Fantasy imagines success; striving asks: What do I do next?
The line utilized to headline this posting has been borrowed from a recent op-ed piece by William Raspberry a Washington Post syndicated columnist. It appeared in the December 27th edition of The Seattle Times and stopped me in my tracks with its own headline, “The what-next question”.
For as long as I remember, I’ve felt “driven” ever onward. In a blink, Raspberry re-framed that feeling for me by suggesting it’s a matter of striving more than being driven. Striving seems much more internally centric as opposed to being driven by an outside force as the source of one’s motivation. For that reason, striving as a means of moving forward seems inherently more positive than being driven forward. Taskmasters drive their teams forward. Leaders create within their teams the need to strive ever forward for mutual benefit. And while the crowds at any sports arena may feel they can drive or spur their team forward with their cheers, it usually comes down to the individual athlete’s desire to strive forward inch by inch toward the goal fueled by a source of personal energy that enables the progress.
With such a simple turn of phrase; striving as opposed to being driven, I read Raspberry’s piece with a new energy. He quickly sets up the view that being willing to constantly ask the “what-next question” is a source of fuel for striving ever onward. He also suggests that working to embed the question during the early education of our youth is the key to enabling whole generations to ask the question and thus continue to strive onward. Raspberry founded an organization called Baby Steps and it is in part the answer to his personal what-next question.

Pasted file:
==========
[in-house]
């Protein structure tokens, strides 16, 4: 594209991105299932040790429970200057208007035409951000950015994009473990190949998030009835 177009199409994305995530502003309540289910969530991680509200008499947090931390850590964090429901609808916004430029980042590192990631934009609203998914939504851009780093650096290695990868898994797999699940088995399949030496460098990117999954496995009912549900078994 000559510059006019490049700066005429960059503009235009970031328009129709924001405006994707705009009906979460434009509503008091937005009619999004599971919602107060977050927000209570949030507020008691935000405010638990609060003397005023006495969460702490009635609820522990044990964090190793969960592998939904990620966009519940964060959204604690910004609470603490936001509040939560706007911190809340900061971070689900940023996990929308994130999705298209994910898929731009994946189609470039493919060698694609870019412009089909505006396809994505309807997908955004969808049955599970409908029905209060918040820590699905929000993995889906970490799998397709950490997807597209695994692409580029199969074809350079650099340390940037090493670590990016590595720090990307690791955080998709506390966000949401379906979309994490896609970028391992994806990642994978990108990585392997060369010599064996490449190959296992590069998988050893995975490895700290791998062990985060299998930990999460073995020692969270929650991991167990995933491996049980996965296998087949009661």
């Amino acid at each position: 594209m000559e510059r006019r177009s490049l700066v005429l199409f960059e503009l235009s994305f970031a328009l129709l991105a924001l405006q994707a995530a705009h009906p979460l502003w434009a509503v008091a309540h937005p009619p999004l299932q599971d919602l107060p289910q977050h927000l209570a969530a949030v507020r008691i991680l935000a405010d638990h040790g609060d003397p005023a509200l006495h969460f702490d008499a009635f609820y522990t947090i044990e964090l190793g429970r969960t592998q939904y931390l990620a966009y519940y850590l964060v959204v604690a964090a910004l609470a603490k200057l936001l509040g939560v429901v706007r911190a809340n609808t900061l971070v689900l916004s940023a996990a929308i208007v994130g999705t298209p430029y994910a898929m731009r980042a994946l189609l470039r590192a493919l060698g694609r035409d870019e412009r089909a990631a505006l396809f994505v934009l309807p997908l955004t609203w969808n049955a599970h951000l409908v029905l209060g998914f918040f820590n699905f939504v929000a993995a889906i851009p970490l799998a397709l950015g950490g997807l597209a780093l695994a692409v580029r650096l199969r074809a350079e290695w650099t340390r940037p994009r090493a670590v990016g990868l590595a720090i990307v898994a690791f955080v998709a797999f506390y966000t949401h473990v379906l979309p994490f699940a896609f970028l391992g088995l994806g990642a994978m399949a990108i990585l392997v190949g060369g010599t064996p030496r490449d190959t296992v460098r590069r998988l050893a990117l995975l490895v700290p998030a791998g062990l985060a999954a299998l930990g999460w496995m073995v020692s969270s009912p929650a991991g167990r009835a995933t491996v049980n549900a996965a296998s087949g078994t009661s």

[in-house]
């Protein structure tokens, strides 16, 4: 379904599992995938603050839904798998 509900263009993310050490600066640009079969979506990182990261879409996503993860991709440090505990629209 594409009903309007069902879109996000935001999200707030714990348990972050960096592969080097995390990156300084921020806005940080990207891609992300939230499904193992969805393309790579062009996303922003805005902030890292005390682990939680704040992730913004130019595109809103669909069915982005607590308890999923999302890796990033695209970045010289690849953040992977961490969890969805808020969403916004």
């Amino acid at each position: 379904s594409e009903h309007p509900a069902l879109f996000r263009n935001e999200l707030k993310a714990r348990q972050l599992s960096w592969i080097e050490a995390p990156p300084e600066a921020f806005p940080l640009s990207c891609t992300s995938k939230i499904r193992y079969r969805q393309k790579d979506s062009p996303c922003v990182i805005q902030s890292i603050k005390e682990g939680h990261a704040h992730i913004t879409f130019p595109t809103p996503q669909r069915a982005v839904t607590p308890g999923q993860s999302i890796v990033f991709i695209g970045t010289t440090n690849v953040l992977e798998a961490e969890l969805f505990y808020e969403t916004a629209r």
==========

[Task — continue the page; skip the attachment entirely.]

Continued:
As Raspberry writes, “It comes down to priorities that are intensely personal: What's worth doing, and what is within my reach? …
What's worth doing? One answer is helping to save an endangered generation of children. I still believe in the magic of education, a belief instilled in me by my teacher-parents. It scares me that the parents of so many young children today don't believe in the magic. It's almost as if they are afraid to believe in it, afraid to dream of success because they've become convinced that only failure is real. They may fantasize, but they don't strive.
What's the difference? Fantasy imagines success; striving asks: What do I do next?I've taken it as my next-step project to help restore the faith that education can work wonders and to help another generation of young people learn to ask: What's next?”
As an aside and as a now fully engaged reader, I quickly e-mailed Raspberry for more details as to his Baby Steps project.
How can we spread the “what-next question” in our own lives? As a father of two teenage sons, I often wonder how and if I’m instilling in them the ability to drive (from now on I’ll substitute the word strive) toward what they want/need in life; for what will better themselves and those around them. Am I doing this job adequately? Will they have the gumption to ask “what do I do next” and then the fortitude to follow through? Time will tell of course. Until then, I appreciate Raspberry’s thought and the new lens he has given me for considering what’s next in my own life.